For 2013-2014, the total funding for the school year was $84,243,633, where approximately 35% of this came from local funding. After receiveing the achievement gap analysis, I would advocate that more resources be considered in this area. I would suggest that all educational program goals and objectives, including technology, in the district be evaluated for effectiveness in achieving student success.
Total budget is $84,000,000 with 34% being derived from local funding. Orange County Schools must ensure all expenditures are fisically responsible and are the best value for out limited funds. All expenditures for public bids must follow board policies and NC State Statutes. The most important is the need to implement zero-based budgeting, where each department must justify expenditures to ensure continued funding.
9) There is a lot of talk about the Excellence in Public Schools Act which passed in 2012. What do you see as the pros and cons of this legislation?
The pro is literacy for Elementary students in grades K-3, which could help to improve the achievement gap. The cons consist of ending teacher tenure, some portions of the Pay for Excellence program, and other areas are questionable.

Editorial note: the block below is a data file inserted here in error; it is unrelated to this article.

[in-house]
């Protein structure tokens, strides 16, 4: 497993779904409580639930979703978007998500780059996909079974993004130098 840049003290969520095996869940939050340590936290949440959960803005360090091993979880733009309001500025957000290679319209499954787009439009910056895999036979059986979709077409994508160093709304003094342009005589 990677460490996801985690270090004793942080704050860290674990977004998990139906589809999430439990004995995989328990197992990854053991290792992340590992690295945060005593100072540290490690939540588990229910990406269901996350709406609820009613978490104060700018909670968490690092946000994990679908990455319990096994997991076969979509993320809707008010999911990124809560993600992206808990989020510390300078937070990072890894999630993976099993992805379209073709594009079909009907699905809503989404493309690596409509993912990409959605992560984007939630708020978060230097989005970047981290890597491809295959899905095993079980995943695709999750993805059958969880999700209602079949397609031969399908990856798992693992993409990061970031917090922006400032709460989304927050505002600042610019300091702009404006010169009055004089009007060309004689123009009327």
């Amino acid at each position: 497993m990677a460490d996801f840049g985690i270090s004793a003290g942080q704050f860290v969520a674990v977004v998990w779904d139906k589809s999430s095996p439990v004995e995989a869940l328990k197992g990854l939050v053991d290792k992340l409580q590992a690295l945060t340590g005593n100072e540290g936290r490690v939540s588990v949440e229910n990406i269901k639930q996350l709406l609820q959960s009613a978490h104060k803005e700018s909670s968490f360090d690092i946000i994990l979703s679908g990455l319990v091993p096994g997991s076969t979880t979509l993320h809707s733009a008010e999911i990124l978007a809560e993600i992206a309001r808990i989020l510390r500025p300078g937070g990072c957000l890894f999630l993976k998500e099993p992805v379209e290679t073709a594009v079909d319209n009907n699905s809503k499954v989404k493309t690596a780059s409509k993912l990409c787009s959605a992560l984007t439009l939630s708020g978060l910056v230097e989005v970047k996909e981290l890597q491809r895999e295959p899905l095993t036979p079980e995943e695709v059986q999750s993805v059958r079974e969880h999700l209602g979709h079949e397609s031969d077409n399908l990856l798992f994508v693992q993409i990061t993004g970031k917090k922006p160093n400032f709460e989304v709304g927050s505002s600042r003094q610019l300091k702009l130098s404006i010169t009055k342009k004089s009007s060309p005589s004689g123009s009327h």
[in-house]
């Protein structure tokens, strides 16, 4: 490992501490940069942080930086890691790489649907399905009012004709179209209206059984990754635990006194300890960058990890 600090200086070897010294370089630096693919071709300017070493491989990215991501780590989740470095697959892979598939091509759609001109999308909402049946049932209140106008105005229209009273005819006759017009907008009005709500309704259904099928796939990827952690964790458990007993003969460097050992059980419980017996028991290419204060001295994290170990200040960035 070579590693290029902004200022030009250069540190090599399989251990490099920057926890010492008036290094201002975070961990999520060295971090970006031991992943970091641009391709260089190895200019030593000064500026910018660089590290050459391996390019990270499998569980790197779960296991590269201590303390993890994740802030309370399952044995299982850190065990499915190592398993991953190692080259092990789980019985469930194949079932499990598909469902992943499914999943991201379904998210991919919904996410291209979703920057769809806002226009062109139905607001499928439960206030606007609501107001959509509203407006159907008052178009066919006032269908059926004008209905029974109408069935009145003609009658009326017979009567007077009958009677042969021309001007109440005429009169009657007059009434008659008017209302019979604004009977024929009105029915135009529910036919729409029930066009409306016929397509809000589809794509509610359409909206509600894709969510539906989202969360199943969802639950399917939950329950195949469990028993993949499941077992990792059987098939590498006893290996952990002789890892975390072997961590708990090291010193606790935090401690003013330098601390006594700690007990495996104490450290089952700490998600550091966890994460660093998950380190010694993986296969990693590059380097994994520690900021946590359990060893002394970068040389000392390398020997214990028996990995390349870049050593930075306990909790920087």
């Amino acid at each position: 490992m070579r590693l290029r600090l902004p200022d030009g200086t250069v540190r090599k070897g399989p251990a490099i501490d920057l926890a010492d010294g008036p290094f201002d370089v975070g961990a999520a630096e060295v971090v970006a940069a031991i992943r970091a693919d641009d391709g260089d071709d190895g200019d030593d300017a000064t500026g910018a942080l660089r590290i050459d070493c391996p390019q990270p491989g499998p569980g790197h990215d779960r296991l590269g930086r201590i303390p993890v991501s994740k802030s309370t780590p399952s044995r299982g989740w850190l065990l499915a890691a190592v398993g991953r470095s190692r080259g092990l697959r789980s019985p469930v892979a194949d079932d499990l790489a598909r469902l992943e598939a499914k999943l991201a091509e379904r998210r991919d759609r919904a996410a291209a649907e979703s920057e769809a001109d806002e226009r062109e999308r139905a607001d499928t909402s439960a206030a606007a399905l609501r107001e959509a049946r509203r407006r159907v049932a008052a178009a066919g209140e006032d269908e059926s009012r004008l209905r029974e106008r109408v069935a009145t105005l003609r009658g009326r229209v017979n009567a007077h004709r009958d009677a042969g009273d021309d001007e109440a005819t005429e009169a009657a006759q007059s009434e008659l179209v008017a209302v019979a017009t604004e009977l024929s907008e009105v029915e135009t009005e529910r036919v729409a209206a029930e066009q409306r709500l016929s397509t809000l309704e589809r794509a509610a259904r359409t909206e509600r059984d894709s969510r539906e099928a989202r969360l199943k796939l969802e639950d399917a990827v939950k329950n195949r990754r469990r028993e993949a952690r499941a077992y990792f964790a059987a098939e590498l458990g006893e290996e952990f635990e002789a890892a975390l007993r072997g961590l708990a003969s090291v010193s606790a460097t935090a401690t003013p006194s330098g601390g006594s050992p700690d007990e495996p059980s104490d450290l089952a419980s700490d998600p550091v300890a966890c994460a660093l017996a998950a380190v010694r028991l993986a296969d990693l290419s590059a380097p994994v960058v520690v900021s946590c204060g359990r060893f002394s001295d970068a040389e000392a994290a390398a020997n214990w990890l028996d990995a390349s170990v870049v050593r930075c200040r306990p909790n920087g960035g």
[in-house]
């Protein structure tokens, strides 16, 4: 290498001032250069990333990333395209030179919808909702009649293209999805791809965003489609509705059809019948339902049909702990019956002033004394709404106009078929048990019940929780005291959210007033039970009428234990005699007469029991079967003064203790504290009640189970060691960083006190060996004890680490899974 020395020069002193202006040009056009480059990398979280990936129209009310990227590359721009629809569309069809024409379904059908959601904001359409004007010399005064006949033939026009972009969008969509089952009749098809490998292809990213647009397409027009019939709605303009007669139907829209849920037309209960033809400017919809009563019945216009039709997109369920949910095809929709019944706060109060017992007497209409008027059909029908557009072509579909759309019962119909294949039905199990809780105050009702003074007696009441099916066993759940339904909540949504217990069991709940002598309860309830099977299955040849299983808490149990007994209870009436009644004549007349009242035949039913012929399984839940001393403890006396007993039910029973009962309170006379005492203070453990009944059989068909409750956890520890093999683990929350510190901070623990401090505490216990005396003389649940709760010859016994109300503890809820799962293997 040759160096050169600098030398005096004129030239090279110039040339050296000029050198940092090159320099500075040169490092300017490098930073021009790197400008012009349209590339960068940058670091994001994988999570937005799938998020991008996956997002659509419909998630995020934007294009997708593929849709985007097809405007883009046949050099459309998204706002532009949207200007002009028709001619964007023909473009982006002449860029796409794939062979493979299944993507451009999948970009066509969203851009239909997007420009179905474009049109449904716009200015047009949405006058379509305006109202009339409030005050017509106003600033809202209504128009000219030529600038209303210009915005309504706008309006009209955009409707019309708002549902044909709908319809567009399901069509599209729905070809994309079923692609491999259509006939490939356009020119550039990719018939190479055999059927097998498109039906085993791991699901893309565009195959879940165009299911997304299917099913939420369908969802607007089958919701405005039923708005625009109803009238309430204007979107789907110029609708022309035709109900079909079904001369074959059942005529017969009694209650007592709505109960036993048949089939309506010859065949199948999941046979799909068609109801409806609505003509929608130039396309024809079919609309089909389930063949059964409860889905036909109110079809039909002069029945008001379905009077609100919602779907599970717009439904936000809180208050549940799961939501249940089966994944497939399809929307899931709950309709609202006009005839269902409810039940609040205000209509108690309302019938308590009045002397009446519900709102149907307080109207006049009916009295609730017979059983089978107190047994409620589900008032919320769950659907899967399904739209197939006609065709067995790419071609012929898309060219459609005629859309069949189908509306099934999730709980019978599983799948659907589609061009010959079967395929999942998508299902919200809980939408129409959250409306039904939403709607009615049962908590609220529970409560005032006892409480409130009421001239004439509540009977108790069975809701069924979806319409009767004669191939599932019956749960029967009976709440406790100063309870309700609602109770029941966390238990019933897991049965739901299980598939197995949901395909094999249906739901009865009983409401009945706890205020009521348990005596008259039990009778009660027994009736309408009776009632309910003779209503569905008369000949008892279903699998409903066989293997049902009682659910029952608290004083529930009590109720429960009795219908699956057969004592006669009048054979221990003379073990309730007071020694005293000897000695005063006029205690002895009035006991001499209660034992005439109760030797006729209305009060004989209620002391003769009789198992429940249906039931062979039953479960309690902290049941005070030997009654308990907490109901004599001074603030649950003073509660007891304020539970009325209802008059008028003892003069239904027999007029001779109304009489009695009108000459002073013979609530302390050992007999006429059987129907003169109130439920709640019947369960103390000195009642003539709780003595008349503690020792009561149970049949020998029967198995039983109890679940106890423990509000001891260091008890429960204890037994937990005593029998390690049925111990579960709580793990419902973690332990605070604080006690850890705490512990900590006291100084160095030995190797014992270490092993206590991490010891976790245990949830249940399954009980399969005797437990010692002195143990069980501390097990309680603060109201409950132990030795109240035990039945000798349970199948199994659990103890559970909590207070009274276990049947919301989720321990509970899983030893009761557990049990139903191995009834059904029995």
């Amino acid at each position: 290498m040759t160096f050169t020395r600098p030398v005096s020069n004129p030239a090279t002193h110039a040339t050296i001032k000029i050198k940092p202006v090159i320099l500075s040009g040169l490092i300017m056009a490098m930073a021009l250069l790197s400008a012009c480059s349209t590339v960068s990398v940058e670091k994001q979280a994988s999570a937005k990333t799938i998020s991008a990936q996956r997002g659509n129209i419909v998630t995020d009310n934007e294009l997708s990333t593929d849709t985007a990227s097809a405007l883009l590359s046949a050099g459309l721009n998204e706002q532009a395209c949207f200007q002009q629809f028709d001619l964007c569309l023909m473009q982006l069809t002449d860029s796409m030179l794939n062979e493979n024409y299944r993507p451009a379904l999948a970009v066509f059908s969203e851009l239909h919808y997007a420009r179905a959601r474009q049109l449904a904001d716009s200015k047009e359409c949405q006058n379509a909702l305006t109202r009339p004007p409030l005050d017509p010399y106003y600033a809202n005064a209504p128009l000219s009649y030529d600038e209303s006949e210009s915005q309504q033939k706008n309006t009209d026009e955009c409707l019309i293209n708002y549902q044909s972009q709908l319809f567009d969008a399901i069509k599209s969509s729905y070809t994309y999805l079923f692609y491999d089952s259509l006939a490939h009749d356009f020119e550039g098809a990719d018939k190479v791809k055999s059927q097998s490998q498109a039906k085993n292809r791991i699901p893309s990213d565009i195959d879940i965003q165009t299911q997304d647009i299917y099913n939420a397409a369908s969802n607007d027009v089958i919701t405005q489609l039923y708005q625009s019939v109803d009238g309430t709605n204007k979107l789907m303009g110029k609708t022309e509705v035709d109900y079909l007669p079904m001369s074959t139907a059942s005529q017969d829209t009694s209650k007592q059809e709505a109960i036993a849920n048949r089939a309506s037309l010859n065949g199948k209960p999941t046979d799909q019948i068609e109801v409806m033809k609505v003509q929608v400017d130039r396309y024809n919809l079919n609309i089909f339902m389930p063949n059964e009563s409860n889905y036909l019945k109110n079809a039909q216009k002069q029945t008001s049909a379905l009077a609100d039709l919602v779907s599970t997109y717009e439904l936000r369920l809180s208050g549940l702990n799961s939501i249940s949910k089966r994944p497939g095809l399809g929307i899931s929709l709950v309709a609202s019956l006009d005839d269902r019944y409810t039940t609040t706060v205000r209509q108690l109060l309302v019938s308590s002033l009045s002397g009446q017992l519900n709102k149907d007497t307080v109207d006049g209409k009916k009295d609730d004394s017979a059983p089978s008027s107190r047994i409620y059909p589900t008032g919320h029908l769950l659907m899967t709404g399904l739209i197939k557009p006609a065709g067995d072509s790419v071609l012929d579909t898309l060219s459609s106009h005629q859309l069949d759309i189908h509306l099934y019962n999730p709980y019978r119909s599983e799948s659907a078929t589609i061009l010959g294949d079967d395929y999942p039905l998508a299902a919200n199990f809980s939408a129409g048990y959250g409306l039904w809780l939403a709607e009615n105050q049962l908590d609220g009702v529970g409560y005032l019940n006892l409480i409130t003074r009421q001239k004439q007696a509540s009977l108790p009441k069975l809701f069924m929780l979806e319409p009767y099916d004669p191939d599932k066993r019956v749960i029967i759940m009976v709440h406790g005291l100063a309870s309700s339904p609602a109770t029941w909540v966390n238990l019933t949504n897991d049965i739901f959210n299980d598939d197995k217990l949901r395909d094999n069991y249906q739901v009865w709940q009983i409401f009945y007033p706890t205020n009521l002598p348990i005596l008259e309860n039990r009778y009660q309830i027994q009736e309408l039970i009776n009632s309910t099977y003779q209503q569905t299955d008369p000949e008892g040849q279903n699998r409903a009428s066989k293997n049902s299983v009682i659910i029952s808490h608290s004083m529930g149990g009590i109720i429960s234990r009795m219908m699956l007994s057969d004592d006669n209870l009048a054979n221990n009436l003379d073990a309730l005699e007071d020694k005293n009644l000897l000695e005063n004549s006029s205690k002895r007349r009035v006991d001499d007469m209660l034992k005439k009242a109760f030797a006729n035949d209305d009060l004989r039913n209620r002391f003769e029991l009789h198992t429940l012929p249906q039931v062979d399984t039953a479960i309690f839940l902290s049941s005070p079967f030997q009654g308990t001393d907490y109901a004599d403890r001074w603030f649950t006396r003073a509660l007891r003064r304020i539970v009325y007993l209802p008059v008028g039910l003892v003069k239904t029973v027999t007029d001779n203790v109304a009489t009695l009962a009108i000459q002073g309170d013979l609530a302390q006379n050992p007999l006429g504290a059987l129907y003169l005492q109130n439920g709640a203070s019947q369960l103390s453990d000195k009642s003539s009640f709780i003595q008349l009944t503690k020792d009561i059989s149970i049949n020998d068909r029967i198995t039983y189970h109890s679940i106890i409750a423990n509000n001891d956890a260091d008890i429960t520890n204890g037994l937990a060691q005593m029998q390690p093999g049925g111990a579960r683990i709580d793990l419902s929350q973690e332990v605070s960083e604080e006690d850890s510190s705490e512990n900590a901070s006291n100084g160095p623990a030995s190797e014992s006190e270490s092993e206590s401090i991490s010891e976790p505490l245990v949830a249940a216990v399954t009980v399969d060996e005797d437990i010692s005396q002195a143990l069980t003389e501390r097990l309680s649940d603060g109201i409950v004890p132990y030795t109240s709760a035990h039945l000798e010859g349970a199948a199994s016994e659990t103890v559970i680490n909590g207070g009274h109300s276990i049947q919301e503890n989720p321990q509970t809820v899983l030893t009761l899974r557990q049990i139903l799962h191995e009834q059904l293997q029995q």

The idea is great, all students should be able to read at grade level to be promoted. However, the amount of testing required by the Excellence in Public Schools Act will take away instructional time in the classroom and will increase the stress on students, teachers and parents. Students should be encouraged enjoy the learning process, not to scared by the a consequences of a state mandated testing program. The results of failing the test are summer school, which is not funded by the state government, or being held back. This is an example of politicans writing questionable laws without any input from education professionals.
And before our last question of the evening, please note you will have a few minutes to go back and answer any questions you may not have had the chance to answer the first time around. Thank you for your time this evening. 10) While you are one person, school board members are expected to speak with a unified voice on behalf of the district. What in your career – professional or volunteer – has helped prepare you to work as a team in promoting the interests of our students and teachers?
As a business professional, I have worked on many teams in which we needed to have a unified voice. In my current position, it is imperative that a unified voice is presented to the citizens. In addition, I have worked on many church boards or teams where we presented a single voice. Although there were differences, we were able to work through them.